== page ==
VICE PRESIDENT CHARLES G. DAWES - TYPED LETTER SIGNED 06/25/1926 - HFSID 16958
Sale Price $1,530.00
CHARLES G. DAWES
A letter from the Vice President saying he will be unable to attend a gathering due to an impeachment hearing for Judge George W. English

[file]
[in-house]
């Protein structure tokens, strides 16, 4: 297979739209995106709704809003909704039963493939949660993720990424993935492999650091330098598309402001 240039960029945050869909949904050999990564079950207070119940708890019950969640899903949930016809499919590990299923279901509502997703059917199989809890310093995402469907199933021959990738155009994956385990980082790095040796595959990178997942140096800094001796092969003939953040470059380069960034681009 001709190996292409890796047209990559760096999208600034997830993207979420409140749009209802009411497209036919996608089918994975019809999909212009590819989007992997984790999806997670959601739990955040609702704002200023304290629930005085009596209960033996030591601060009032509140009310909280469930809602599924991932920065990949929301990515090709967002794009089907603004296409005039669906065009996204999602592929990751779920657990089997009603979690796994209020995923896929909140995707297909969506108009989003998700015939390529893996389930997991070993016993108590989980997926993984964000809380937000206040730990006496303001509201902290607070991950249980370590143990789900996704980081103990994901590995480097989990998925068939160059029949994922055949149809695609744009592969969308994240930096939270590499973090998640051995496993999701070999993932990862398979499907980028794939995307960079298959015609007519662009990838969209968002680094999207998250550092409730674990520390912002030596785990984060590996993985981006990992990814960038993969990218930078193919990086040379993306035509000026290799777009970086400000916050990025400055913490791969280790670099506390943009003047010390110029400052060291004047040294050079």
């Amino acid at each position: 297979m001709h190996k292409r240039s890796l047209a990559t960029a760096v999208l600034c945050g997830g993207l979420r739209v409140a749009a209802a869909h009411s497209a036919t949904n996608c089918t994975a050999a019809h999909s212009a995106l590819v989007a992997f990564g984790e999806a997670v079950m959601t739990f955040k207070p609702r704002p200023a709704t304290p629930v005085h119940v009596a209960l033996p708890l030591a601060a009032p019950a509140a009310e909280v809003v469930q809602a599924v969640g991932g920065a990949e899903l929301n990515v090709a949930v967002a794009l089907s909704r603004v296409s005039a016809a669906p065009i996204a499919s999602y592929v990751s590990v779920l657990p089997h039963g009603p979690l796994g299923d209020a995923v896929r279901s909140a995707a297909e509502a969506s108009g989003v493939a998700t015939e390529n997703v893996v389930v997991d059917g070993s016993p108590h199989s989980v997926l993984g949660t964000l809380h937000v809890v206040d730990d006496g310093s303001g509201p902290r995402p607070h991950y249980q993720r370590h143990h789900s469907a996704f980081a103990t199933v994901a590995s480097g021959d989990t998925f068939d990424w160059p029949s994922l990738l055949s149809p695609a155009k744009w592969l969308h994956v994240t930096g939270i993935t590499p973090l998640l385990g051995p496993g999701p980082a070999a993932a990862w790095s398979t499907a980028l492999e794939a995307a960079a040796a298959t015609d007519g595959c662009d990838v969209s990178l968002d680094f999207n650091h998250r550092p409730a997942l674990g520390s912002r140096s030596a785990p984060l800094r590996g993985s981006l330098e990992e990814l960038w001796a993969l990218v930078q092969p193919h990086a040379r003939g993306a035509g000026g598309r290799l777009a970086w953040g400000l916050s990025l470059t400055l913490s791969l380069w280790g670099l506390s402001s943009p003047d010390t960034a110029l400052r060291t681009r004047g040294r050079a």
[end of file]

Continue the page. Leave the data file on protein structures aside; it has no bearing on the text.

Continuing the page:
Typed letter signed: "Charles G. Dawes" in light black ink, 1p, 7x9. Washington, District of Columbia, June 25, 1926. To Representative Theodore E. Burton. Typed In full: "I have your letter of June Twenty-fourth, and I appreciate very much the honor of the invitation which you extend to me on behalf of the New England Society of Cleveland, to speak at its annual festival next November. The fact that you present the invitation gives it a special appeal, but as the Senate is to convene early in November for the English impeachment case it will be necessary for me to be here in Washington at the time of the New England Society meeting. I am very sorry to have to write you this way." The Vice President is President of the U.S. Senate and, in matters of impeachment excluding the President, presides over impeachment proceedings. United States District Court Judge George W. English resigned on November 4, 1926, and impeachment proceedings were discontinued. Charles G. Dawes (1865-1951) was a United States politician who most notably served as Vice President of the United States under President Calvin Coolidge (1925-1929). He was at McKinley's side as US Comptroller of the Currency (1897-1902) when the President died in 1901, the victim of an assassin's bullet. Dawes organized and served as first President (1902-1921) and Chairman of the Board (1921-1925) of the Central Union Trust Co. In 1921, he became the first Director of the U.S. Bureau of the Budget. Two years later, he was president of the commission investigating the German budget and payments of war reparations. The commission created the "Dawes Plan" of reorganization and loans, which was in effect from 1924-1930. Dawes won the 1925 Nobel Peace Prize for the Dawes Plan. He served afterwards as US Ambassador to Britain. Dawes was a commissioned Brigadier General during WWI, serving overseas as an accounting expert and finances director for a number of different military departments. As Vice President, he was known for his tumultuous relationship with President Coolidge. Theodore Burton (1851-1929) was a member of the House at the time, but Dawes begins this letter: "My dear Senator Burton". Burton represented Ohio in the House of Representatives (1889-1891, 1895-1909, 1921-1928) and the U.S. Senate (1909-1915, 1928-1929). Staple holes at upper left. Fine condition.
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